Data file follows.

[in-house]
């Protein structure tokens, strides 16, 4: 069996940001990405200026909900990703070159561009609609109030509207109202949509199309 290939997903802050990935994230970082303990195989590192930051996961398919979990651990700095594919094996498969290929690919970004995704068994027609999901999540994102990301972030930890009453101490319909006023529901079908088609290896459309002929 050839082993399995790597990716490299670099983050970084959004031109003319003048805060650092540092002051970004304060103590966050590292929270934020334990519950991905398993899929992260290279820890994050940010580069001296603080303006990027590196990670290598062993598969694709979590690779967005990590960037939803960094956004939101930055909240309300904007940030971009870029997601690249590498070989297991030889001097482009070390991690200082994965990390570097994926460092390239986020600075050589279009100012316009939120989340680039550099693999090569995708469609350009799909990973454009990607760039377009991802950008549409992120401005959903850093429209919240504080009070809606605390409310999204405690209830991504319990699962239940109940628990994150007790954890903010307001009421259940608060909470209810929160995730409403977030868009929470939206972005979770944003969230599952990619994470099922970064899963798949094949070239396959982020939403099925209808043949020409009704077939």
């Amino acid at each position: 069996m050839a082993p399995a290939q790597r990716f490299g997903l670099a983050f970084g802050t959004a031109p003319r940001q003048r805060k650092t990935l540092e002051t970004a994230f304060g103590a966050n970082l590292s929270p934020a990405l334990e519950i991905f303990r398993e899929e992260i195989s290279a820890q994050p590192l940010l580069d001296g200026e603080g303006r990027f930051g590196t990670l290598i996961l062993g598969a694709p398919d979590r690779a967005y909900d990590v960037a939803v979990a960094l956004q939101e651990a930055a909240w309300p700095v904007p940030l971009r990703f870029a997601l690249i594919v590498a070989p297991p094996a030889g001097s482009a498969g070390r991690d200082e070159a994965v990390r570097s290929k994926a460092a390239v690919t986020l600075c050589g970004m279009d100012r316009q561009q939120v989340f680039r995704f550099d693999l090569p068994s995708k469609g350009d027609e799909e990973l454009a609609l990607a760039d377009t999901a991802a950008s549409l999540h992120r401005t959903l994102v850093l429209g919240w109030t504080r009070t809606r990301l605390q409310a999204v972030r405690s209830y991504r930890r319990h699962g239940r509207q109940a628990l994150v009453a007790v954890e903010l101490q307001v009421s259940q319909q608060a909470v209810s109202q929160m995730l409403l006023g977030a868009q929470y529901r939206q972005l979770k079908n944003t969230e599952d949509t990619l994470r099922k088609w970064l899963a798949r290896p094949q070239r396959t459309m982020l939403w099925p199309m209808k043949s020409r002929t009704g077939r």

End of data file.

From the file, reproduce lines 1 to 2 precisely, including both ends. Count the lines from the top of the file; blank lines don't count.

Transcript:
[in-house]
């Protein structure tokens, strides 16, 4: 069996940001990405200026909900990703070159561009609609109030509207109202949509199309 290939997903802050990935994230970082303990195989590192930051996961398919979990651990700095594919094996498969290929690919970004995704068994027609999901999540994102990301972030930890009453101490319909006023529901079908088609290896459309002929 050839082993399995790597990716490299670099983050970084959004031109003319003048805060650092540092002051970004304060103590966050590292929270934020334990519950991905398993899929992260290279820890994050940010580069001296603080303006990027590196990670290598062993598969694709979590690779967005990590960037939803960094956004939101930055909240309300904007940030971009870029997601690249590498070989297991030889001097482009070390991690200082994965990390570097994926460092390239986020600075050589279009100012316009939120989340680039550099693999090569995708469609350009799909990973454009990607760039377009991802950008549409992120401005959903850093429209919240504080009070809606605390409310999204405690209830991504319990699962239940109940628990994150007790954890903010307001009421259940608060909470209810929160995730409403977030868009929470939206972005979770944003969230599952990619994470099922970064899963798949094949070239396959982020939403099925209808043949020409009704077939």